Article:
MSA Launch Investigation on Track Intrusion

The British Motor Sports Association (MSA) said they will launch an investigation to shed some light into the incident that saw a man intruding the Silverstone circuit during the British Grand Prix.

MSA Launch Investigation on Track Intrusion

The British Motor Sports Association (MSA) said they will launch an investigation to shed some light into the incident that saw a man intruding the Silverstone circuit during the British Grand Prix.

The race was thrown into confusion on lap 12 when the protestor - seemingly dressed as former World Champion Jackie Stewart - appeared on the track, trotting down the middle of Hangar Straight as cars roared past at about 200 km/h.

Waving placards, he made a movement towards one speeding car before being bundled to the ground by a marshal as the safety car came out for the second time in the race.

"Following an incident at the British Grand Prix today, a 56 year-old man has been arrested in connection with an offence of aggravated tresspass and will be interviewed by the police in Northampton later today," said the MSA in a statement.

"A full investigation was launched immediately and Silverstone will provide its full support to the Motor Sport Association, the national governing body of motor sport in the UK, who will be conducting the investigation. There is no further information at this time. An update will be issued in due course."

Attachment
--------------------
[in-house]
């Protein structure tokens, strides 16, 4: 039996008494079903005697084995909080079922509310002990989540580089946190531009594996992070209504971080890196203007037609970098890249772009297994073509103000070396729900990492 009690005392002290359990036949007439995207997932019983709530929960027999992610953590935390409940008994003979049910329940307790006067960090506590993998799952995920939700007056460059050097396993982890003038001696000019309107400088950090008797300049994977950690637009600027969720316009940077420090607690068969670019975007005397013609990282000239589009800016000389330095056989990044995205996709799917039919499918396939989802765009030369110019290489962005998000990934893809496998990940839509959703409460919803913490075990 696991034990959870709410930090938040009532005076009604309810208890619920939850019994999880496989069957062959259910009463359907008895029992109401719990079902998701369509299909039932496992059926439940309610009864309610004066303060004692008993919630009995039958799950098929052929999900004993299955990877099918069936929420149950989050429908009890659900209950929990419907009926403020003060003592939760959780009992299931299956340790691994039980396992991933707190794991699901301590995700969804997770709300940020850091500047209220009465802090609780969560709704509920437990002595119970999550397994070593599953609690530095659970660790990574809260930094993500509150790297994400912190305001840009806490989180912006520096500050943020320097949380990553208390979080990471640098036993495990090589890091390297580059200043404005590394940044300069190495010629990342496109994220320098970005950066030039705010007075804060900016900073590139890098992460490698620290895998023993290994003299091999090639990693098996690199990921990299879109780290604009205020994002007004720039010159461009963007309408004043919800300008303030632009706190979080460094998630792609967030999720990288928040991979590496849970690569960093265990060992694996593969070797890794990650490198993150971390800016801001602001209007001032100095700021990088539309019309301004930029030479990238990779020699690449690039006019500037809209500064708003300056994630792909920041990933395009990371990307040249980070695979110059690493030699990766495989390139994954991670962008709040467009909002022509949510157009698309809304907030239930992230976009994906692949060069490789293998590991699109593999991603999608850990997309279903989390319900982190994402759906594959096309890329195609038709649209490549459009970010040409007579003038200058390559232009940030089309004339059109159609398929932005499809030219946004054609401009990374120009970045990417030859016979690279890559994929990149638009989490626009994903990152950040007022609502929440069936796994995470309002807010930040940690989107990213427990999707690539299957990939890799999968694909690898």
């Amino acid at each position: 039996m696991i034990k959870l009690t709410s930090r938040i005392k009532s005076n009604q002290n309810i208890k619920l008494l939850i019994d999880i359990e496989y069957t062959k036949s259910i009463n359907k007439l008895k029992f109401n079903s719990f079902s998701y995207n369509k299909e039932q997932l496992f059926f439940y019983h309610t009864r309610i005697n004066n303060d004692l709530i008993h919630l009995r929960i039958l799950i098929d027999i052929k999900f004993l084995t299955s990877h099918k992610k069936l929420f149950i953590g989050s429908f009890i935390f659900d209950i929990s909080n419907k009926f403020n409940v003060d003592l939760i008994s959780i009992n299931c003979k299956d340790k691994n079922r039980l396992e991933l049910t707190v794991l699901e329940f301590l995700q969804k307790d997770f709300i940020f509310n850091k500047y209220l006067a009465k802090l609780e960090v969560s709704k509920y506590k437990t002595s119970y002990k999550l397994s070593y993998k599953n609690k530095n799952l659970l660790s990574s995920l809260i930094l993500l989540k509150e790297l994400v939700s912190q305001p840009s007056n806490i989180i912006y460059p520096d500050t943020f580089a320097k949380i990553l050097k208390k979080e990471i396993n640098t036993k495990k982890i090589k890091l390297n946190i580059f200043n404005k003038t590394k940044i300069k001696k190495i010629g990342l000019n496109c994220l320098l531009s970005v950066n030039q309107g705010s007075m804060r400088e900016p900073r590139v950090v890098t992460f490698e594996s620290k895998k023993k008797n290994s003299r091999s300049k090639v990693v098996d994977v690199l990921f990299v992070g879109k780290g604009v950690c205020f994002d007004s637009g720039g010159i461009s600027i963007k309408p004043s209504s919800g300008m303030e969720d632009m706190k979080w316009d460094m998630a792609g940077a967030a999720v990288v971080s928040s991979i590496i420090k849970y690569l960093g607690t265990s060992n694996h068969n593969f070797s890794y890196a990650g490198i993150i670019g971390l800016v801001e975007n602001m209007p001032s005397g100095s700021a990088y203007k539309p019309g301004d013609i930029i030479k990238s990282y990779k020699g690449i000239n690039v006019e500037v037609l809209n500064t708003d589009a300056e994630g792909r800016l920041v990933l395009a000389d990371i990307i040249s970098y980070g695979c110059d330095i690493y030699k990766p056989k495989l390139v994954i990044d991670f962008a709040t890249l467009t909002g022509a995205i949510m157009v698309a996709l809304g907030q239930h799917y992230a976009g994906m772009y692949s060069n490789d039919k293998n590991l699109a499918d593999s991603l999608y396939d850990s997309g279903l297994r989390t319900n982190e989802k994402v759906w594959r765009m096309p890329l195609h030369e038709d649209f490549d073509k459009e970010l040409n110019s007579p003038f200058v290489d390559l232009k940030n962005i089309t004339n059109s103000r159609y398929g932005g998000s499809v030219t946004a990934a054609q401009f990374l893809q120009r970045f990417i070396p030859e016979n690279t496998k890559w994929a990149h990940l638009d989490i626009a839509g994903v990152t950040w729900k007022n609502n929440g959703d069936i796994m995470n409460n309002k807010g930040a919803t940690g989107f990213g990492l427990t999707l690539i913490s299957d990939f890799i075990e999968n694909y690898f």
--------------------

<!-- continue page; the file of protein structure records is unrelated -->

Cars accelerate to a maximum of 300 km/h on the Hangar Straight. The danger was that as the man got closer to the curve, the drivers had less time to react.

"Anyone who does something like that has to be really severely punished," said Mercedes motorsport boss Norbert Haug, recalling the 2000 German Grand Prix when a disgruntled former Mercedes employee walked onto the track.

"There could have been a mass pileup there and fans could have been hurt as well. Something has to be done. This simply can't happen again."

The protest came against a backdrop of bickering over Silverstone's future between Stewart, president of the British Racing Drivers' Club that owns Silverstone, and Formula One bosses Max Mosley and Bernie Ecclestone.

"The safety people will have a look at it. It means that the security wasn't good. I don't know how he actually got on, that's what we need to look at," Ecclestone said.

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